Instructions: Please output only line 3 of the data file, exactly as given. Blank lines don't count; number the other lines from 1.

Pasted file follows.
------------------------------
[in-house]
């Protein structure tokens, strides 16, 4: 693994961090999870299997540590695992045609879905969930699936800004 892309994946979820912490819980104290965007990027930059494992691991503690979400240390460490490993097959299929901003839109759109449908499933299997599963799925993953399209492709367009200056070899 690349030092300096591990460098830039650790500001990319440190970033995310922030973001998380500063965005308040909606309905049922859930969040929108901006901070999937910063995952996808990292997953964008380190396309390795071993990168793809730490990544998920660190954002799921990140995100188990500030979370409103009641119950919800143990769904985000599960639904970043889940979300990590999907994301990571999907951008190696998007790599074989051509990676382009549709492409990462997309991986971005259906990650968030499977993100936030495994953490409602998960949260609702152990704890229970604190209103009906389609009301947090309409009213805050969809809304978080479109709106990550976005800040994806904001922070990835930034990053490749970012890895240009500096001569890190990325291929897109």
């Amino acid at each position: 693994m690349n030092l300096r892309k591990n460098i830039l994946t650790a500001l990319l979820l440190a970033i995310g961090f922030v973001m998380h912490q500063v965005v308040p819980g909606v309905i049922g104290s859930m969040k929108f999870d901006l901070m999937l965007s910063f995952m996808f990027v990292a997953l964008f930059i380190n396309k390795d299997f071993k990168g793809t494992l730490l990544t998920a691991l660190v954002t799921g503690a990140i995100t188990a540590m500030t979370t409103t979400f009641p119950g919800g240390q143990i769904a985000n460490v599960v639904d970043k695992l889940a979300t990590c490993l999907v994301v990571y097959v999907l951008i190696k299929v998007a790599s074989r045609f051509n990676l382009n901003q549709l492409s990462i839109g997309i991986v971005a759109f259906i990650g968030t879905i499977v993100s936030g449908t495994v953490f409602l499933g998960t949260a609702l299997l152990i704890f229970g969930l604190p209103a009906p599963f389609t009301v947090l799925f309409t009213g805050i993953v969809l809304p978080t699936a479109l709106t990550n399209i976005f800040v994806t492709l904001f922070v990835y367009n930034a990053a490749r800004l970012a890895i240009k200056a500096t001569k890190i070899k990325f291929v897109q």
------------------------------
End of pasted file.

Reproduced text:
């Amino acid at each position: 693994m690349n030092l300096r892309k591990n460098i830039l994946t650790a500001l990319l979820l440190a970033i995310g961090f922030v973001m998380h912490q500063v965005v308040p819980g909606v309905i049922g104290s859930m969040k929108f999870d901006l901070m999937l965007s910063f995952m996808f990027v990292a997953l964008f930059i380190n396309k390795d299997f071993k990168g793809t494992l730490l990544t998920a691991l660190v954002t799921g503690a990140i995100t188990a540590m500030t979370t409103t979400f009641p119950g919800g240390q143990i769904a985000n460490v599960v639904d970043k695992l889940a979300t990590c490993l999907v994301v990571y097959v999907l951008i190696k299929v998007a790599s074989r045609f051509n990676l382009n901003q549709l492409s990462i839109g997309i991986v971005a759109f259906i990650g968030t879905i499977v993100s936030g449908t495994v953490f409602l499933g998960t949260a609702l299997l152990i704890f229970g969930l604190p209103a009906p599963f389609t009301v947090l799925f309409t009213g805050i993953v969809l809304p978080t699936a479109l709106t990550n399209i976005f800040v994806t492709l904001f922070v990835y367009n930034a990053a490749r800004l970012a890895i240009k200056a500096t001569k890190i070899k990325f291929v897109q």